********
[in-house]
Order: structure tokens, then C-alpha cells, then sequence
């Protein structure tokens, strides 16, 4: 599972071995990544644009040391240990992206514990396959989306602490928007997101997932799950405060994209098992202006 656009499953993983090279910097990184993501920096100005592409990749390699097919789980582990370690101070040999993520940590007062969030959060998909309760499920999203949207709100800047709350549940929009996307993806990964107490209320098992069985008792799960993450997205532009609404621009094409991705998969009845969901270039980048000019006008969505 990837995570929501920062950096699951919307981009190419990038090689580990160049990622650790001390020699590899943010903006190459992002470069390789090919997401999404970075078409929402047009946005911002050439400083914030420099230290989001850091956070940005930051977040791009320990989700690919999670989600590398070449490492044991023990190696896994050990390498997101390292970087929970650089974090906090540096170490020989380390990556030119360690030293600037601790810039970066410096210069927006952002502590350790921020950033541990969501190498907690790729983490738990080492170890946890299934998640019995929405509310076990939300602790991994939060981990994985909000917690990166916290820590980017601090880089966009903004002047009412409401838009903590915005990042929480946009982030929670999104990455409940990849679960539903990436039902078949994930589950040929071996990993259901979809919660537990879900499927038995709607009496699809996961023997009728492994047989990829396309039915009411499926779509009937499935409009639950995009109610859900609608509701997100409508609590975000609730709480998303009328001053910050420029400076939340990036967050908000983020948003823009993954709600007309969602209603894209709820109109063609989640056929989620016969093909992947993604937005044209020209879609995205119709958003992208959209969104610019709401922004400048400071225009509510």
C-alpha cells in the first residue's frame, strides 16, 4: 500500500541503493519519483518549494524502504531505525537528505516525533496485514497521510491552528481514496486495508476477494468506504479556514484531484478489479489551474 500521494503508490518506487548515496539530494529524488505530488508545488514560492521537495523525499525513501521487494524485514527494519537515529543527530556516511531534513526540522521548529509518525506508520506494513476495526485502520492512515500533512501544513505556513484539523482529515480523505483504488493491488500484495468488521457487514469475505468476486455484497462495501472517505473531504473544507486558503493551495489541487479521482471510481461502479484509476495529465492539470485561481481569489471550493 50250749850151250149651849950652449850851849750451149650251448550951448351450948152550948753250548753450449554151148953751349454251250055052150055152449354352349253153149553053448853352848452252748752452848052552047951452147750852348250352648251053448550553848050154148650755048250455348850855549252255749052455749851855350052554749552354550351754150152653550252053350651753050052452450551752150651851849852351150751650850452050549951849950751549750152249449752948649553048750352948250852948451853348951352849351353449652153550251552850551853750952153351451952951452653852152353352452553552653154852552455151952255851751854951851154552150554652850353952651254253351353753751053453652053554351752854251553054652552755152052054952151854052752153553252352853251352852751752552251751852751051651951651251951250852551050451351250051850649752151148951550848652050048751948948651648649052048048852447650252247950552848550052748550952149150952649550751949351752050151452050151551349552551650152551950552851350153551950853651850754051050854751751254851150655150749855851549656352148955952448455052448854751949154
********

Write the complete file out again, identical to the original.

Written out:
[in-house]
Order: structure tokens, then C-alpha cells, then sequence
């Protein structure tokens, strides 16, 4: 599972071995990544644009040391240990992206514990396959989306602490928007997101997932799950405060994209098992202006 656009499953993983090279910097990184993501920096100005592409990749390699097919789980582990370690101070040999993520940590007062969030959060998909309760499920999203949207709100800047709350549940929009996307993806990964107490209320098992069985008792799960993450997205532009609404621009094409991705998969009845969901270039980048000019006008969505 990837995570929501920062950096699951919307981009190419990038090689580990160049990622650790001390020699590899943010903006190459992002470069390789090919997401999404970075078409929402047009946005911002050439400083914030420099230290989001850091956070940005930051977040791009320990989700690919999670989600590398070449490492044991023990190696896994050990390498997101390292970087929970650089974090906090540096170490020989380390990556030119360690030293600037601790810039970066410096210069927006952002502590350790921020950033541990969501190498907690790729983490738990080492170890946890299934998640019995929405509310076990939300602790991994939060981990994985909000917690990166916290820590980017601090880089966009903004002047009412409401838009903590915005990042929480946009982030929670999104990455409940990849679960539903990436039902078949994930589950040929071996990993259901979809919660537990879900499927038995709607009496699809996961023997009728492994047989990829396309039915009411499926779509009937499935409009639950995009109610859900609608509701997100409508609590975000609730709480998303009328001053910050420029400076939340990036967050908000983020948003823009993954709600007309969602209603894209709820109109063609989640056929989620016969093909992947993604937005044209020209879609995205119709958003992208959209969104610019709401922004400048400071225009509510």
C-alpha cells in the first residue's frame, strides 16, 4: 500500500541503493519519483518549494524502504531505525537528505516525533496485514497521510491552528481514496486495508476477494468506504479556514484531484478489479489551474 500521494503508490518506487548515496539530494529524488505530488508545488514560492521537495523525499525513501521487494524485514527494519537515529543527530556516511531534513526540522521548529509518525506508520506494513476495526485502520492512515500533512501544513505556513484539523482529515480523505483504488493491488500484495468488521457487514469475505468476486455484497462495501472517505473531504473544507486558503493551495489541487479521482471510481461502479484509476495529465492539470485561481481569489471550493 50250749850151250149651849950652449850851849750451149650251448550951448351450948152550948753250548753450449554151148953751349454251250055052150055152449354352349253153149553053448853352848452252748752452848052552047951452147750852348250352648251053448550553848050154148650755048250455348850855549252255749052455749851855350052554749552354550351754150152653550252053350651753050052452450551752150651851849852351150751650850452050549951849950751549750152249449752948649553048750352948250852948451853348951352849351353449652153550251552850551853750952153351451952951452653852152353352452553552653154852552455151952255851751854951851154552150554652850353952651254253351353753751053453652053554351752854251553054652552755152052054952151854052752153553252352853251352852751752552251751852751051651951651251951250852551050451351250051850649752151148951550848652050048751948948651648649052048048852447650252247950552848550052748550952149150952649550751949351752050151452050151551349552551650152551950552851350153551950853651850754051050854751751254851150655150749855851549656352148955952448455052448854751949154